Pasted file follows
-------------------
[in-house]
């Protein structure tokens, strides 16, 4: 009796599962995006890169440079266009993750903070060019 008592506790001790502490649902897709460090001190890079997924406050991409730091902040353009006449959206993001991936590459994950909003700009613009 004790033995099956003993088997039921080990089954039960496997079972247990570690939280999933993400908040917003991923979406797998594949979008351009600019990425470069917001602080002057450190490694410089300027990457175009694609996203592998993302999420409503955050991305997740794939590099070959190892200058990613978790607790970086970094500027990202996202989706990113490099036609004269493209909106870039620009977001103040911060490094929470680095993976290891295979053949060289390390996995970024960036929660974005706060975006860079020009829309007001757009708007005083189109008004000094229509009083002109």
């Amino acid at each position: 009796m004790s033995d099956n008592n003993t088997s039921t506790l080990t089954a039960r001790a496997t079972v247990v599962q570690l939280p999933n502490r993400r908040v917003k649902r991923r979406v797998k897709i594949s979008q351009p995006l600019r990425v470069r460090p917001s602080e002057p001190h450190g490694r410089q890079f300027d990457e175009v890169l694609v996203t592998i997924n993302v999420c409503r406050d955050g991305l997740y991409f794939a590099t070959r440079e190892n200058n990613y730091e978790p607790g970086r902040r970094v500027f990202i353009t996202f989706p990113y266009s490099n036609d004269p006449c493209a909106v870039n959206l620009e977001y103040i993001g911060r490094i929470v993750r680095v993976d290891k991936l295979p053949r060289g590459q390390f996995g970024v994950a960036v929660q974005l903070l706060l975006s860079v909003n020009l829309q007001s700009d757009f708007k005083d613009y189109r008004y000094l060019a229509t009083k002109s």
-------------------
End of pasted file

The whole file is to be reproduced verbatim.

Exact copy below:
[in-house]
């Protein structure tokens, strides 16, 4: 009796599962995006890169440079266009993750903070060019 008592506790001790502490649902897709460090001190890079997924406050991409730091902040353009006449959206993001991936590459994950909003700009613009 004790033995099956003993088997039921080990089954039960496997079972247990570690939280999933993400908040917003991923979406797998594949979008351009600019990425470069917001602080002057450190490694410089300027990457175009694609996203592998993302999420409503955050991305997740794939590099070959190892200058990613978790607790970086970094500027990202996202989706990113490099036609004269493209909106870039620009977001103040911060490094929470680095993976290891295979053949060289390390996995970024960036929660974005706060975006860079020009829309007001757009708007005083189109008004000094229509009083002109």
């Amino acid at each position: 009796m004790s033995d099956n008592n003993t088997s039921t506790l080990t089954a039960r001790a496997t079972v247990v599962q570690l939280p999933n502490r993400r908040v917003k649902r991923r979406v797998k897709i594949s979008q351009p995006l600019r990425v470069r460090p917001s602080e002057p001190h450190g490694r410089q890079f300027d990457e175009v890169l694609v996203t592998i997924n993302v999420c409503r406050d955050g991305l997740y991409f794939a590099t070959r440079e190892n200058n990613y730091e978790p607790g970086r902040r970094v500027f990202i353009t996202f989706p990113y266009s490099n036609d004269p006449c493209a909106v870039n959206l620009e977001y103040i993001g911060r490094i929470v993750r680095v993976d290891k991936l295979p053949r060289g590459q390390f996995g970024v994950a960036v929660q974005l903070l706060l975006s860079v909003n020009l829309q007001s700009d757009f708007k005083d613009y189109r008004y000094l060019a229509t009083k002109s």